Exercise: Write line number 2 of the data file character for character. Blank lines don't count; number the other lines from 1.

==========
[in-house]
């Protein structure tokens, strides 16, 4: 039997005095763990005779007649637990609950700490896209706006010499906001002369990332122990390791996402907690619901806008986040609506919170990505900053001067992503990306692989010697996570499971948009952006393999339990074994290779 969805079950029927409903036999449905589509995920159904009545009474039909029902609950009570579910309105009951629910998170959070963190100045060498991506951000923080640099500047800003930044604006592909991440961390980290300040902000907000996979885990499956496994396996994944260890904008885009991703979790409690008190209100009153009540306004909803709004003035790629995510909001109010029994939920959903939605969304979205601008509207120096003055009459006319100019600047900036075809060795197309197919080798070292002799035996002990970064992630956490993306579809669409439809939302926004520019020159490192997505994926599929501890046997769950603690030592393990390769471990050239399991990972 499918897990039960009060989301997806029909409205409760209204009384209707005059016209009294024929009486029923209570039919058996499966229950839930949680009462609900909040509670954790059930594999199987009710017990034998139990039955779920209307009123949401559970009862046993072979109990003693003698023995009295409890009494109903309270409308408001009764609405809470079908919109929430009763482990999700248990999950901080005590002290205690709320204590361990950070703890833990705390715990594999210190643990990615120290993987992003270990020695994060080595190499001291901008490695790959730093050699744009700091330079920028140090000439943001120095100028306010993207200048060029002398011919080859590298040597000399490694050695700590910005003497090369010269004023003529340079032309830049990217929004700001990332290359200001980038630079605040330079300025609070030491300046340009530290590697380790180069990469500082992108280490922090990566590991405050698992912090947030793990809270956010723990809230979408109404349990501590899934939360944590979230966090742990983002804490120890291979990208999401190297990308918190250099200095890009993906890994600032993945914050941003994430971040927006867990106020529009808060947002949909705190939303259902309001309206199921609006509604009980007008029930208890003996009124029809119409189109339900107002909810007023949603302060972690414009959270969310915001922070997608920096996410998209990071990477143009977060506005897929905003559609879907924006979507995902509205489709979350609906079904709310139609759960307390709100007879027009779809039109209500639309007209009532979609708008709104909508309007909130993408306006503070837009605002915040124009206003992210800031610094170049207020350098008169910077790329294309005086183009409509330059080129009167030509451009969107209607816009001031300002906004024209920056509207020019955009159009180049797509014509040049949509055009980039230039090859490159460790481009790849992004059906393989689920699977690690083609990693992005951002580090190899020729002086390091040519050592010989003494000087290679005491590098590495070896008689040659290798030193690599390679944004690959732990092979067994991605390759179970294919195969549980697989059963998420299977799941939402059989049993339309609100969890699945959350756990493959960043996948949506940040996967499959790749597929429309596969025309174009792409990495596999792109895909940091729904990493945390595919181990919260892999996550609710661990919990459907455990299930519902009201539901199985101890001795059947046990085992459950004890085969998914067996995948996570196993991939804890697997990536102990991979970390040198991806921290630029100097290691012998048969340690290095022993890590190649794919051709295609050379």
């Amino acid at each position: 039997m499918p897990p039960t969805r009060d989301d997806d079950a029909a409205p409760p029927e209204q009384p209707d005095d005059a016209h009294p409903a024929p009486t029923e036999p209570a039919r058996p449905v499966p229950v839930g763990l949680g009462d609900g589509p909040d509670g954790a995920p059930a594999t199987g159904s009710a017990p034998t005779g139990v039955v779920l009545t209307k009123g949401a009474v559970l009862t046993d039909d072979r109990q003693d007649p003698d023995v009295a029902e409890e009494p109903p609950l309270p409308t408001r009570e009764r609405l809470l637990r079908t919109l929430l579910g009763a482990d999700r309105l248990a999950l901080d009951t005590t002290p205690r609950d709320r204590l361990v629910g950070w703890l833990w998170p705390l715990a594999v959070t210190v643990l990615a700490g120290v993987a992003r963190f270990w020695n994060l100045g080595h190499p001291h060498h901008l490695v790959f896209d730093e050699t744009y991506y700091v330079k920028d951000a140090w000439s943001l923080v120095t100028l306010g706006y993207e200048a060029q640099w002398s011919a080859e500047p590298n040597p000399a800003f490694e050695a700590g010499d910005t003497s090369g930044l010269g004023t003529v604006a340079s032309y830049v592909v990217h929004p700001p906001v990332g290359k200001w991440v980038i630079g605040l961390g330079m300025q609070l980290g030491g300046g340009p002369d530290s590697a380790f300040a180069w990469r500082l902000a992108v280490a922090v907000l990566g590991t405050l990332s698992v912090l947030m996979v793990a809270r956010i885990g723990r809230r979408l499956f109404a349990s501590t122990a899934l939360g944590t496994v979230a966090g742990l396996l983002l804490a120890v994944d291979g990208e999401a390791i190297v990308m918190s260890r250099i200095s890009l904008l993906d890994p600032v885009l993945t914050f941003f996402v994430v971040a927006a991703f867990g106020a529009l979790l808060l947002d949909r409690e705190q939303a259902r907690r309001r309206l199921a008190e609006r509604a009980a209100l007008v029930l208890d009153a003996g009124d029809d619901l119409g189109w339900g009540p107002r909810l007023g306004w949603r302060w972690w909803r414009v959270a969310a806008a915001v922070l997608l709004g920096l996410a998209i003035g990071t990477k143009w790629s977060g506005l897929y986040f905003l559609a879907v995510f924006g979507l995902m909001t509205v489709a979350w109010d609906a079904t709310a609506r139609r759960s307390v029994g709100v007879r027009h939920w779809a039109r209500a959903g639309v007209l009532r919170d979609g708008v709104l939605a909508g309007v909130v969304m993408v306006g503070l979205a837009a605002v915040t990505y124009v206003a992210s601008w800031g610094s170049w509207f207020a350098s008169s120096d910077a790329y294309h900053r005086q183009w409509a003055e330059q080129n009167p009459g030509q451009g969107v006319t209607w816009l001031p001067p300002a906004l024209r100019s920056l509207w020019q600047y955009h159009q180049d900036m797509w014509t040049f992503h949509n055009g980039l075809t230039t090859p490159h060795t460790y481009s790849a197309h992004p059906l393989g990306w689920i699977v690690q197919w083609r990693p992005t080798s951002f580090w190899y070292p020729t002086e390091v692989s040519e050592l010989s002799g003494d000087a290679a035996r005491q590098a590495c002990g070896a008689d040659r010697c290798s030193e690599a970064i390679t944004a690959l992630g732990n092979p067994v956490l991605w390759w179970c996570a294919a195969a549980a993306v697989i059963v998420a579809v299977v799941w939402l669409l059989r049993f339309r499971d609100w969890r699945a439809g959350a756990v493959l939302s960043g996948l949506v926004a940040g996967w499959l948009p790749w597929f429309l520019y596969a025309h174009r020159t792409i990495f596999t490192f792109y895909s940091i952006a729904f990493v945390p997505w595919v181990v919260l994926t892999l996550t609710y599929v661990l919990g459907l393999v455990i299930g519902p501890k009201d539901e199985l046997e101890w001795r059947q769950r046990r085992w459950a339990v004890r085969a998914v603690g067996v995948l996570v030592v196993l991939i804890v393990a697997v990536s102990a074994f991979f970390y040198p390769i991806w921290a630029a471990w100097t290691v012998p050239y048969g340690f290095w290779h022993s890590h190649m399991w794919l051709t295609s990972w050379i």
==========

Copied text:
């Protein structure tokens, strides 16, 4: 039997005095763990005779007649637990609950700490896209706006010499906001002369990332122990390791996402907690619901806008986040609506919170990505900053001067992503990306692989010697996570499971948009952006393999339990074994290779 969805079950029927409903036999449905589509995920159904009545009474039909029902609950009570579910309105009951629910998170959070963190100045060498991506951000923080640099500047800003930044604006592909991440961390980290300040902000907000996979885990499956496994396996994944260890904008885009991703979790409690008190209100009153009540306004909803709004003035790629995510909001109010029994939920959903939605969304979205601008509207120096003055009459006319100019600047900036075809060795197309197919080798070292002799035996002990970064992630956490993306579809669409439809939302926004520019020159490192997505994926599929501890046997769950603690030592393990390769471990050239399991990972 499918897990039960009060989301997806029909409205409760209204009384209707005059016209009294024929009486029923209570039919058996499966229950839930949680009462609900909040509670954790059930594999199987009710017990034998139990039955779920209307009123949401559970009862046993072979109990003693003698023995009295409890009494109903309270409308408001009764609405809470079908919109929430009763482990999700248990999950901080005590002290205690709320204590361990950070703890833990705390715990594999210190643990990615120290993987992003270990020695994060080595190499001291901008490695790959730093050699744009700091330079920028140090000439943001120095100028306010993207200048060029002398011919080859590298040597000399490694050695700590910005003497090369010269004023003529340079032309830049990217929004700001990332290359200001980038630079605040330079300025609070030491300046340009530290590697380790180069990469500082992108280490922090990566590991405050698992912090947030793990809270956010723990809230979408109404349990501590899934939360944590979230966090742990983002804490120890291979990208999401190297990308918190250099200095890009993906890994600032993945914050941003994430971040927006867990106020529009808060947002949909705190939303259902309001309206199921609006509604009980007008029930208890003996009124029809119409189109339900107002909810007023949603302060972690414009959270969310915001922070997608920096996410998209990071990477143009977060506005897929905003559609879907924006979507995902509205489709979350609906079904709310139609759960307390709100007879027009779809039109209500639309007209009532979609708008709104909508309007909130993408306006503070837009605002915040124009206003992210800031610094170049207020350098008169910077790329294309005086183009409509330059080129009167030509451009969107209607816009001031300002906004024209920056509207020019955009159009180049797509014509040049949509055009980039230039090859490159460790481009790849992004059906393989689920699977690690083609990693992005951002580090190899020729002086390091040519050592010989003494000087290679005491590098590495070896008689040659290798030193690599390679944004690959732990092979067994991605390759179970294919195969549980697989059963998420299977799941939402059989049993339309609100969890699945959350756990493959960043996948949506940040996967499959790749597929429309596969025309174009792409990495596999792109895909940091729904990493945390595919181990919260892999996550609710661990919990459907455990299930519902009201539901199985101890001795059947046990085992459950004890085969998914067996995948996570196993991939804890697997990536102990991979970390040198991806921290630029100097290691012998048969340690290095022993890590190649794919051709295609050379």